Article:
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July '18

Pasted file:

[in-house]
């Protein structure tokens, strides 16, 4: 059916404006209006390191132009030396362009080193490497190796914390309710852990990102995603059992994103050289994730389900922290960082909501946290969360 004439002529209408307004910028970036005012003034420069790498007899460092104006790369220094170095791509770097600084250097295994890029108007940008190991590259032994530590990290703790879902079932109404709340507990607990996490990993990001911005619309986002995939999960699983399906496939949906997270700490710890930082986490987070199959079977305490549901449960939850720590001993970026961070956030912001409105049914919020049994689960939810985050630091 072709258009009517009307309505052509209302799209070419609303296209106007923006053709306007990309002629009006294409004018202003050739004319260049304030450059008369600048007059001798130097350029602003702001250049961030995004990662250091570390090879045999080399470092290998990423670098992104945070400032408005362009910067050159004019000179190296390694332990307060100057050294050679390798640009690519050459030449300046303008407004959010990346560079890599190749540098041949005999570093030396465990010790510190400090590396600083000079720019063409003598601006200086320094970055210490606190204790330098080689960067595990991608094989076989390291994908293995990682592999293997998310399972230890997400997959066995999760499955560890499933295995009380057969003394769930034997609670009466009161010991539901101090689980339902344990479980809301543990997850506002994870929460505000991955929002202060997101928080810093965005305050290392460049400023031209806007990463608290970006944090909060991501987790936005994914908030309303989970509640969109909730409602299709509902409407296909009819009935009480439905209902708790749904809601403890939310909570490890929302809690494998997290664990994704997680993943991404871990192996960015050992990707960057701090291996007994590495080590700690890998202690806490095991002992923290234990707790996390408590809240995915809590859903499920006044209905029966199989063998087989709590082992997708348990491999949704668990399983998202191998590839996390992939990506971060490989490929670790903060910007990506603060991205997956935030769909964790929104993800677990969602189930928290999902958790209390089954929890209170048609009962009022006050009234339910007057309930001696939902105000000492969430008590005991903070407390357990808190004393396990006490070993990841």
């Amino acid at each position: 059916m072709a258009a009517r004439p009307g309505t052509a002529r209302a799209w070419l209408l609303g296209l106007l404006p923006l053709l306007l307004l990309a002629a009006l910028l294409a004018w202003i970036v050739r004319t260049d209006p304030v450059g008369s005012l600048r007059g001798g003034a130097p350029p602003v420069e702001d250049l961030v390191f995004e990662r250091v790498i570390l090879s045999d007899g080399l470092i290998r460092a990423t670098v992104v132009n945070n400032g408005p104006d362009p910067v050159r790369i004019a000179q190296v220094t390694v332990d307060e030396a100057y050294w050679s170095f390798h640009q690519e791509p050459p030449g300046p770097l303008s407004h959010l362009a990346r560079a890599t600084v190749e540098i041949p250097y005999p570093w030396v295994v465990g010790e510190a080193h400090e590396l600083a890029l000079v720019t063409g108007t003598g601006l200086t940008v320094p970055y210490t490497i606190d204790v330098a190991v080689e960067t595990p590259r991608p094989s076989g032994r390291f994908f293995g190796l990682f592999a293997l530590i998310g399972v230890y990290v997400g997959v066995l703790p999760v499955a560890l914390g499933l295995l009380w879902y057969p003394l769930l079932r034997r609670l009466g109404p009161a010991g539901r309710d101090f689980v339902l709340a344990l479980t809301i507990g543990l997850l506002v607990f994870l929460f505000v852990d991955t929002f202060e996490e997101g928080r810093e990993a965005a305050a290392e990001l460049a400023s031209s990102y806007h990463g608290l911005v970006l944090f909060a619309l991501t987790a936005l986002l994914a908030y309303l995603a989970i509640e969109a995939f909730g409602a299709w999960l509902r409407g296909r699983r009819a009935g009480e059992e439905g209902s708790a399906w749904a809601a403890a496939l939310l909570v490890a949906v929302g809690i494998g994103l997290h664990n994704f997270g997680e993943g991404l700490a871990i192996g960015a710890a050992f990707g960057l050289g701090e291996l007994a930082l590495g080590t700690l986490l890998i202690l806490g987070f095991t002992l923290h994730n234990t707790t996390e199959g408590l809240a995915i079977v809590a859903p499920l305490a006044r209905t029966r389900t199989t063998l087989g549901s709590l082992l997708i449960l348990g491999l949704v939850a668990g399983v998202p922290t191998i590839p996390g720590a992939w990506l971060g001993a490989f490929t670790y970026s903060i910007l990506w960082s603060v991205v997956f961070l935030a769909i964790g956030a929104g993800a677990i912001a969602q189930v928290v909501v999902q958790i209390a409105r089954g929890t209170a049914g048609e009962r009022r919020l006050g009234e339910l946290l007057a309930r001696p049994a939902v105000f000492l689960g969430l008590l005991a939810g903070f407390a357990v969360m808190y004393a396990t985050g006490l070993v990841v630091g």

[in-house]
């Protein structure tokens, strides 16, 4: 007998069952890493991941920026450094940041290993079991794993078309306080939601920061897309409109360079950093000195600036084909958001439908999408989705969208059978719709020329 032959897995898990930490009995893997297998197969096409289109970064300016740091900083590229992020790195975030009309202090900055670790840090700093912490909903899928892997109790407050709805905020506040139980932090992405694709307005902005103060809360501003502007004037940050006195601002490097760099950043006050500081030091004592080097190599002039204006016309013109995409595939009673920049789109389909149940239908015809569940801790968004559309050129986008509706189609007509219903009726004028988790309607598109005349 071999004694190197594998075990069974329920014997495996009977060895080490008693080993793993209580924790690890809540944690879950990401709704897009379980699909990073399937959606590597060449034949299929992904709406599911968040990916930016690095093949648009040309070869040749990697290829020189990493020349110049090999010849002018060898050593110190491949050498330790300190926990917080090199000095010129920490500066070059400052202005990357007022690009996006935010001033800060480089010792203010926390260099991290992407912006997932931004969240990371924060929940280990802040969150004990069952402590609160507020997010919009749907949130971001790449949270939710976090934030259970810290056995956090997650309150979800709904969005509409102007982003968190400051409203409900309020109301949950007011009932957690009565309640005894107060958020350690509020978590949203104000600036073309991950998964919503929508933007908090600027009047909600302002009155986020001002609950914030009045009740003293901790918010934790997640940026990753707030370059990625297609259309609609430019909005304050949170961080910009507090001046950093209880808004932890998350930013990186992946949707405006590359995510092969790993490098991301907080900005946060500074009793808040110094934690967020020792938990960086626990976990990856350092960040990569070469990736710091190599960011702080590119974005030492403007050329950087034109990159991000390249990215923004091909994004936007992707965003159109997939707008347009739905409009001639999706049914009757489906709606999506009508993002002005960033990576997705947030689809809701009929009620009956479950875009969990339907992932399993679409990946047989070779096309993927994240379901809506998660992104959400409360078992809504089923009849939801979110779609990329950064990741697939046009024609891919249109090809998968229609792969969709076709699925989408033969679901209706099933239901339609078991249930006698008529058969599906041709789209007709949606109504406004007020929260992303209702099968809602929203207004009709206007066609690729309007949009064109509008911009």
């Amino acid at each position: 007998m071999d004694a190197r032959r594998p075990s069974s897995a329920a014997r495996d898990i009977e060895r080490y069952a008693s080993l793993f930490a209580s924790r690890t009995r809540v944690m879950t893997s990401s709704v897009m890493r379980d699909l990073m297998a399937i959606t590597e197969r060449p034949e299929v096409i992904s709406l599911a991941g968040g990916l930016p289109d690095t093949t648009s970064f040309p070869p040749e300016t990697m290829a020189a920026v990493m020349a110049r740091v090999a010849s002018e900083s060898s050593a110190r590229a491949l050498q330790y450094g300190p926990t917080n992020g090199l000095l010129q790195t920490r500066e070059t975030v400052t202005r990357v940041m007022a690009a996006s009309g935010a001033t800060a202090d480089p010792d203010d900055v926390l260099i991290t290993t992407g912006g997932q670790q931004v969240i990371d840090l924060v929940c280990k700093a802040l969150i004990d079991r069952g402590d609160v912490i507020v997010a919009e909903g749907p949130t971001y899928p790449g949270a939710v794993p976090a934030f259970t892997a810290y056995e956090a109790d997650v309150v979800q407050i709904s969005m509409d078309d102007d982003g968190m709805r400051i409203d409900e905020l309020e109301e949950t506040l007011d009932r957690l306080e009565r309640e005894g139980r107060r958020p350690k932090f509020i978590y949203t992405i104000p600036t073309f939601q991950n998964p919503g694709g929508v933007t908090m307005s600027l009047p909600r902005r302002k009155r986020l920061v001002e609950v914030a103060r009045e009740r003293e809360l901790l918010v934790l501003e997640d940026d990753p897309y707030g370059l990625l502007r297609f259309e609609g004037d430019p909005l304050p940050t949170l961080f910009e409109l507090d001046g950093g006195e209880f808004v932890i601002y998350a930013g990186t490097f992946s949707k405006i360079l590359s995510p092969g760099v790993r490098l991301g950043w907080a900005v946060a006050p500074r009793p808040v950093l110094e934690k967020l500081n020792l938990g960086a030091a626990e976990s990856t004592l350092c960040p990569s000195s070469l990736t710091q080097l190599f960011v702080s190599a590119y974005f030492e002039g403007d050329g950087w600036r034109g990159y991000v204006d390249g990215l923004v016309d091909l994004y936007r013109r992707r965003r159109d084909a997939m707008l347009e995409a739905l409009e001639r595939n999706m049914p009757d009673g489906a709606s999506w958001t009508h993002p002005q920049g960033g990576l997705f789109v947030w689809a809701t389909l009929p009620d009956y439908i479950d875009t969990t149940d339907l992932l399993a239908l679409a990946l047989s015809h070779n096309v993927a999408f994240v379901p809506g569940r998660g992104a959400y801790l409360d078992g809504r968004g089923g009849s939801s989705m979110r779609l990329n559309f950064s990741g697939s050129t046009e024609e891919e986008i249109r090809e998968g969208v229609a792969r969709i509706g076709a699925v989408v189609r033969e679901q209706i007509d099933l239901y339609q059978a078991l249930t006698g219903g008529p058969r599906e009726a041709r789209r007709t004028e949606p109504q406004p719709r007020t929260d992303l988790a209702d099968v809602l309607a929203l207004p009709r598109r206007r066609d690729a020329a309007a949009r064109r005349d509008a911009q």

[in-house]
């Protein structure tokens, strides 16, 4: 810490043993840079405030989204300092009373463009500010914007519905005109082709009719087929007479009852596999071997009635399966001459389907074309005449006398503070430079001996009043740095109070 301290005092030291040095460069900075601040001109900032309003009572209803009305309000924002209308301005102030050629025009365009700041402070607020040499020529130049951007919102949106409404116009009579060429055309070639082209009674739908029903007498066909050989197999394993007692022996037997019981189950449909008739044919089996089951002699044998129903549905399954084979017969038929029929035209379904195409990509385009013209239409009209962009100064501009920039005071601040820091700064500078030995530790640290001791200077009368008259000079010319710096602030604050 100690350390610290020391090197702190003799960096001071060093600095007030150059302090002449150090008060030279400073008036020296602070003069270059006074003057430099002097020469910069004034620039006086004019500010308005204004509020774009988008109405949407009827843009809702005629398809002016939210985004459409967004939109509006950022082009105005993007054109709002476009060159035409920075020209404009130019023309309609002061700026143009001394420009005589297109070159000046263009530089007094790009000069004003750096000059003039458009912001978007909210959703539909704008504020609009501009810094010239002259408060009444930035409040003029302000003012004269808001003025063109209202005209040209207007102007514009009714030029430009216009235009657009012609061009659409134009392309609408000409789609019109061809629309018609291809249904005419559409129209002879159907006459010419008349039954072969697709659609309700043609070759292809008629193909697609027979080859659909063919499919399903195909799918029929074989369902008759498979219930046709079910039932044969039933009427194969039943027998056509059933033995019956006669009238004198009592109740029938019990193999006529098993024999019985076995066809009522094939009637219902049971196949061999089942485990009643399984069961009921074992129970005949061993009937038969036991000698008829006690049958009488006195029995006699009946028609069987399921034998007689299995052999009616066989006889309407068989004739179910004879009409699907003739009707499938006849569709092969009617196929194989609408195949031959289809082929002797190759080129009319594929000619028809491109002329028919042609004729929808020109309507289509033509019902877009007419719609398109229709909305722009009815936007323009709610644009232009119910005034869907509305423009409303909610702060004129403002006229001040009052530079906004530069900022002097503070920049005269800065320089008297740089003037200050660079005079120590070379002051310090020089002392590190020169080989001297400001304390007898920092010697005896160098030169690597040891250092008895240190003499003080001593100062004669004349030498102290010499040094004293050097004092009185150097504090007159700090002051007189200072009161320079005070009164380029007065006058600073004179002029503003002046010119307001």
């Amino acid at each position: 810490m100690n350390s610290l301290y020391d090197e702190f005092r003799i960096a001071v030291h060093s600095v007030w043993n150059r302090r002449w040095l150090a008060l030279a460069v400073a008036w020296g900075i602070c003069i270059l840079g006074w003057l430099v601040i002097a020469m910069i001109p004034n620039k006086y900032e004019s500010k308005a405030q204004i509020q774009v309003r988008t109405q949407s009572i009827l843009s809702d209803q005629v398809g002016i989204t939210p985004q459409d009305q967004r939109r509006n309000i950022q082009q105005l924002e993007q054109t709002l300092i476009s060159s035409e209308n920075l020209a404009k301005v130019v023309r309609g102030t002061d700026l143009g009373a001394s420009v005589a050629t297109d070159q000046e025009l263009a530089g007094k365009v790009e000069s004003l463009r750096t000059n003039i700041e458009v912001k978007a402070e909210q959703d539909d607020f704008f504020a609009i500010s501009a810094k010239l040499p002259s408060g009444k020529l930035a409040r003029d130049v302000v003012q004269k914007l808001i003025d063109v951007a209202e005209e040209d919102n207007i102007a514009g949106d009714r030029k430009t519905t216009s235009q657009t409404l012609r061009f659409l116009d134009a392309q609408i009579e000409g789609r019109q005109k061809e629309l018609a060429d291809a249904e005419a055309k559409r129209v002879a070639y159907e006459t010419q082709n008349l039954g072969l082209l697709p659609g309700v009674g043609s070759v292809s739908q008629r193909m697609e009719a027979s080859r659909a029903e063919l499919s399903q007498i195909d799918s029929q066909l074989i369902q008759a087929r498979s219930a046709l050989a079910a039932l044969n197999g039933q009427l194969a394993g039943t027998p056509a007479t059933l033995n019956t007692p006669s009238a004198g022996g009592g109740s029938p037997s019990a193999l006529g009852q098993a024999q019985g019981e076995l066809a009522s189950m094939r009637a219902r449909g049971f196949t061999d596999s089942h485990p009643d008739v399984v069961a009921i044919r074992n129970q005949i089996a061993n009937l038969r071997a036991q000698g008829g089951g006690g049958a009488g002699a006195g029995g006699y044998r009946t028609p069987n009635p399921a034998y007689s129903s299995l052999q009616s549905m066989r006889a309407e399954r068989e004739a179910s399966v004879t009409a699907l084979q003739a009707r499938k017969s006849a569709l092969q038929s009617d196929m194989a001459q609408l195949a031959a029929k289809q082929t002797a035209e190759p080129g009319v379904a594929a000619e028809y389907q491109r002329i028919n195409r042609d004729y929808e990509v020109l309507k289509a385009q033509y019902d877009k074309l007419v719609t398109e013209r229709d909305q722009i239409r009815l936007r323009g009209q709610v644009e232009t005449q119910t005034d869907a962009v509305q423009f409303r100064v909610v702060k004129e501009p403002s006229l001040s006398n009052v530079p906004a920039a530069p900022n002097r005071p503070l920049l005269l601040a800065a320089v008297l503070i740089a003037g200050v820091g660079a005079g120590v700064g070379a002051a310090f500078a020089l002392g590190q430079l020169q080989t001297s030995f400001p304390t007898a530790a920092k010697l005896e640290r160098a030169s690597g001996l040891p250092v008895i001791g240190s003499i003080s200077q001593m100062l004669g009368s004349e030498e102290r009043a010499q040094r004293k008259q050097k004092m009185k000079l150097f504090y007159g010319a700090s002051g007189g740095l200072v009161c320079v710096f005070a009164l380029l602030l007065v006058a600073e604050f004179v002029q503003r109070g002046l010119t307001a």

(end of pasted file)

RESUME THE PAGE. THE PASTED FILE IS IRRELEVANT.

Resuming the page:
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26 • RV PRO • July 2018 RV PRO: Origins J U LY S P E C I A L S E C T I O N ✪ Don Clark, President and CEO, Grand Design RV I n 1983, I was working my way through college at a higher- end audio/visual retail store. A friend of mine's father kept making fun of where I was working and thought I was spinning my wheels. Every time I saw him he would give me a hard time and I told him it wasn't a career, it was just to pay for my education. He said, "Don, I notice you are getting edgy every time I bring this up and I don't want you to stop coming by, so let's do this. Let's make a bet." He said if he won, he wanted me to interview at a company of his choosing. If I win, he would never bring up my job again. It was the only time I bet against Notre Dame in my life and I lost. He wanted me to interview with a company called Coachmen Industries. I went into the director of HR and she had me interview with the directors of each department. I got to the director of purchasing, who was a guy by the name of Felton Cullifer. This was back in the day of three-piece suits. He was smoking a stogie and asked, "Tell me, Donald, why should I hire you as a purchasing agent here at Coachmen?" I told him I don't know, but I've been here interviewing for six-and-a-half hours talking with every director in the company. I don't think I even want to be a purchasing agent. That didn't go well, but I fulfilled the bet. At the end of the day I was offered a job. I politely said, "thank you" and declined. The owner of the electronics store found out I interviewed at Coachmen. He started yelling at me. After over two hours of being the center of his anger, I quit. I called Coachmen back, but the job they offered me was filled. Shirley McKee, in HR, felt so badly that she found me another job in bill of materials. Eventually, they needed an audit in one of the plants and they asked me to do it. When I went out into the plant and I saw how hard people were working and what they were building, it gave me a passion for this industry and the people. After a few weeks, Mr. Cullifer saw me and asked what I was doing. We talked for a bit and the next day he traded a purchasing agent for me, so I became a PA for two years and then I went into sales. After my start in purchasing, I was pro- moted to a sales position and then eventually management. Thirty-five years later, I have even more passion for our industry, our customers, and especially our people. I spent 17 years with Coachmen, working my way up the ranks, then had the opportunity to be a part of a startup with a company called Keystone in 1999. It was a pinnacle point of my career. After Thor bought us, I got the chance to be the head over a struggling company called Dutchmen. That's when I got to onboard my own team. A lot of those folks have continued with me at Grand Design, which we launched at Louisville in 2012: Jerry McCarthy (three companies), Nate Goldenberg (three companies), Ann Spratt (two companies) Cam Boyer (two companies). This industry has meant a lot to me – to see what the products of this industry mean to people, so they can enjoy their lifestyle. I have been blessed to work with outstanding people. I would like to thank all the people who gave me an opportunity to grow in this industry, who were patient with my impatience. The people I have worked for and with have helped impact my life and shaped my character.

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